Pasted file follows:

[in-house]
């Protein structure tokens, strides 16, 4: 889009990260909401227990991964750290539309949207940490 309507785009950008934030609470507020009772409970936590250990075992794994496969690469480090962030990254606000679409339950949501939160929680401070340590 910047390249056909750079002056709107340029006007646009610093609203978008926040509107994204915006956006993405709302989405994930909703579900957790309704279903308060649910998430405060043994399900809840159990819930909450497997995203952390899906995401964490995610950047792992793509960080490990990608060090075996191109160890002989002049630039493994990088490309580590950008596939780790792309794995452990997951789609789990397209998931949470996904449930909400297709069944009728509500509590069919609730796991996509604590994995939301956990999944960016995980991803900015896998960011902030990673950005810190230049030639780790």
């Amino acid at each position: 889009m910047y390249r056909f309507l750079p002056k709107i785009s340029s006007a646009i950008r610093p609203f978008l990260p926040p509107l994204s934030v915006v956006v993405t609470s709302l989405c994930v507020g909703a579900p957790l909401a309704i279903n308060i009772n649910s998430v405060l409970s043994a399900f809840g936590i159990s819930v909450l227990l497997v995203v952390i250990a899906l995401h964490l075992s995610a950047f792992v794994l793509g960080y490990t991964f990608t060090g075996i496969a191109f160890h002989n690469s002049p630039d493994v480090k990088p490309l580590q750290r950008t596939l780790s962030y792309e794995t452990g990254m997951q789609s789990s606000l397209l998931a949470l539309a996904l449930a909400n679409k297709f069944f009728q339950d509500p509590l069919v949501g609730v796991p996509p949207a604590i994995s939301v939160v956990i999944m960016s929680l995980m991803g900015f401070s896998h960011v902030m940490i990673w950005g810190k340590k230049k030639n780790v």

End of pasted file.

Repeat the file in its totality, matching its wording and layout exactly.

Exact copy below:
[in-house]
């Protein structure tokens, strides 16, 4: 889009990260909401227990991964750290539309949207940490 309507785009950008934030609470507020009772409970936590250990075992794994496969690469480090962030990254606000679409339950949501939160929680401070340590 910047390249056909750079002056709107340029006007646009610093609203978008926040509107994204915006956006993405709302989405994930909703579900957790309704279903308060649910998430405060043994399900809840159990819930909450497997995203952390899906995401964490995610950047792992793509960080490990990608060090075996191109160890002989002049630039493994990088490309580590950008596939780790792309794995452990997951789609789990397209998931949470996904449930909400297709069944009728509500509590069919609730796991996509604590994995939301956990999944960016995980991803900015896998960011902030990673950005810190230049030639780790």
């Amino acid at each position: 889009m910047y390249r056909f309507l750079p002056k709107i785009s340029s006007a646009i950008r610093p609203f978008l990260p926040p509107l994204s934030v915006v956006v993405t609470s709302l989405c994930v507020g909703a579900p957790l909401a309704i279903n308060i009772n649910s998430v405060l409970s043994a399900f809840g936590i159990s819930v909450l227990l497997v995203v952390i250990a899906l995401h964490l075992s995610a950047f792992v794994l793509g960080y490990t991964f990608t060090g075996i496969a191109f160890h002989n690469s002049p630039d493994v480090k990088p490309l580590q750290r950008t596939l780790s962030y792309e794995t452990g990254m997951q789609s789990s606000l397209l998931a949470l539309a996904l449930a909400n679409k297709f069944f009728q339950d509500p509590l069919v949501g609730v796991p996509p949207a604590i994995s939301v939160v956990i999944m960016s929680l995980m991803g900015f401070s896998h960011v902030m940490i990673w950005g810190k340590k230049k030639n780790v």